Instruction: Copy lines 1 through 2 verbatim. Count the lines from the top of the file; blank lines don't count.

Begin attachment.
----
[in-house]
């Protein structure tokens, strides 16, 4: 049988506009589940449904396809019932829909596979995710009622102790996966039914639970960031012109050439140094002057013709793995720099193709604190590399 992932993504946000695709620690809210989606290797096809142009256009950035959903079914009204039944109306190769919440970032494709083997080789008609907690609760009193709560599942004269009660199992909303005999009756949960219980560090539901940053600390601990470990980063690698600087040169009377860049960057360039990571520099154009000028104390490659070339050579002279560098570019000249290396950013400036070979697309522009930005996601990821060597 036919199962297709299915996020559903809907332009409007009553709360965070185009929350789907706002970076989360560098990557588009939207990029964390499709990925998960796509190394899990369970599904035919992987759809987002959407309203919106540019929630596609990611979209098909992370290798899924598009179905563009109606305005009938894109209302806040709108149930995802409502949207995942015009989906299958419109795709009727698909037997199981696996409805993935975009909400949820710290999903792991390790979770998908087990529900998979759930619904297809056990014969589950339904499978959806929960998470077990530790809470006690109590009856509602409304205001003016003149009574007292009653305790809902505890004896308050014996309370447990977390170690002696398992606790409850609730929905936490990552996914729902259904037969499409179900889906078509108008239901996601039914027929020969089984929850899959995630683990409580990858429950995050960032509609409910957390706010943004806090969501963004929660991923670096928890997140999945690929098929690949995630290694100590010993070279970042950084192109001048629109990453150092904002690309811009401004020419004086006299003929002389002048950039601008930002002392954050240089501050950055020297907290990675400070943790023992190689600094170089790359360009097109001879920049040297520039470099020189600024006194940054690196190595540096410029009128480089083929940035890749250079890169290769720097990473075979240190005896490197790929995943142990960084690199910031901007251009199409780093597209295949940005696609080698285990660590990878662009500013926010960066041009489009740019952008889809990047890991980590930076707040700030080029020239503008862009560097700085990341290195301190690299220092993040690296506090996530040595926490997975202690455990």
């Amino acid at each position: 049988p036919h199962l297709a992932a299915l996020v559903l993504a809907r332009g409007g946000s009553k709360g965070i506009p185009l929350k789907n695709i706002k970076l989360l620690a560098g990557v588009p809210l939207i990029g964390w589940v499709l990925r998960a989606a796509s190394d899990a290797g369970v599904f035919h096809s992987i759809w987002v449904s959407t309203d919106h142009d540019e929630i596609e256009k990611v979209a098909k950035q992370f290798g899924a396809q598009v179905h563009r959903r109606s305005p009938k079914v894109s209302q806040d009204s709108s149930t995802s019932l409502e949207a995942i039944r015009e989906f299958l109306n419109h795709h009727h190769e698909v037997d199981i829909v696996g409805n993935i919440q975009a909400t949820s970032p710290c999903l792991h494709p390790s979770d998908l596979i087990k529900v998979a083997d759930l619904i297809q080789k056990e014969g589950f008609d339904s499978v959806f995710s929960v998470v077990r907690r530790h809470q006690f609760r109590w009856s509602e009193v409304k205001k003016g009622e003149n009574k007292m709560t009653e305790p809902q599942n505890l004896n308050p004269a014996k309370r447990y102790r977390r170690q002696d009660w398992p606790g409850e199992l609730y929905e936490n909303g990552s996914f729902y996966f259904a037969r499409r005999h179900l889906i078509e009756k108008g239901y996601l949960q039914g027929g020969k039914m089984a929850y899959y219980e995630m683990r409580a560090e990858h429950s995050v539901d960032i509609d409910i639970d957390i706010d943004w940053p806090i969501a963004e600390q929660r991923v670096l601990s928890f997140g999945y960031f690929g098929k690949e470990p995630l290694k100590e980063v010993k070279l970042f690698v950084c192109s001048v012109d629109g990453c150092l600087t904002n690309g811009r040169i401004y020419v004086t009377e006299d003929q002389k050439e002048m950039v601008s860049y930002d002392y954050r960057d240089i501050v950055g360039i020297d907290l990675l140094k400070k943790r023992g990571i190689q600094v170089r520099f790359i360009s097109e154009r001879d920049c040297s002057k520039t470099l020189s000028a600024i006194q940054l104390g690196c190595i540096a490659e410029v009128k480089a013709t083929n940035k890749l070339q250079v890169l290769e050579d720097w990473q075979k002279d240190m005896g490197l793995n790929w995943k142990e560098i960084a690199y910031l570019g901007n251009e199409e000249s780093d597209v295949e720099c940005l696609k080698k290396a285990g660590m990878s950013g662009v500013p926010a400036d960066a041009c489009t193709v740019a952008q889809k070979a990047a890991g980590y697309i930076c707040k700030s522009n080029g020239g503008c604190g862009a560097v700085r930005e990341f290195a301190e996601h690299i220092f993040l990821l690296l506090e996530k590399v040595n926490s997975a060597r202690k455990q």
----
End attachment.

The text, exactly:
[in-house]
């Protein structure tokens, strides 16, 4: 049988506009589940449904396809019932829909596979995710009622102790996966039914639970960031012109050439140094002057013709793995720099193709604190590399 992932993504946000695709620690809210989606290797096809142009256009950035959903079914009204039944109306190769919440970032494709083997080789008609907690609760009193709560599942004269009660199992909303005999009756949960219980560090539901940053600390601990470990980063690698600087040169009377860049960057360039990571520099154009000028104390490659070339050579002279560098570019000249290396950013400036070979697309522009930005996601990821060597 036919199962297709299915996020559903809907332009409007009553709360965070185009929350789907706002970076989360560098990557588009939207990029964390499709990925998960796509190394899990369970599904035919992987759809987002959407309203919106540019929630596609990611979209098909992370290798899924598009179905563009109606305005009938894109209302806040709108149930995802409502949207995942015009989906299958419109795709009727698909037997199981696996409805993935975009909400949820710290999903792991390790979770998908087990529900998979759930619904297809056990014969589950339904499978959806929960998470077990530790809470006690109590009856509602409304205001003016003149009574007292009653305790809902505890004896308050014996309370447990977390170690002696398992606790409850609730929905936490990552996914729902259904037969499409179900889906078509108008239901996601039914027929020969089984929850899959995630683990409580990858429950995050960032509609409910957390706010943004806090969501963004929660991923670096928890997140999945690929098929690949995630290694100590010993070279970042950084192109001048629109990453150092904002690309811009401004020419004086006299003929002389002048950039601008930002002392954050240089501050950055020297907290990675400070943790023992190689600094170089790359360009097109001879920049040297520039470099020189600024006194940054690196190595540096410029009128480089083929940035890749250079890169290769720097990473075979240190005896490197790929995943142990960084690199910031901007251009199409780093597209295949940005696609080698285990660590990878662009500013926010960066041009489009740019952008889809990047890991980590930076707040700030080029020239503008862009560097700085990341290195301190690299220092993040690296506090996530040595926490997975202690455990």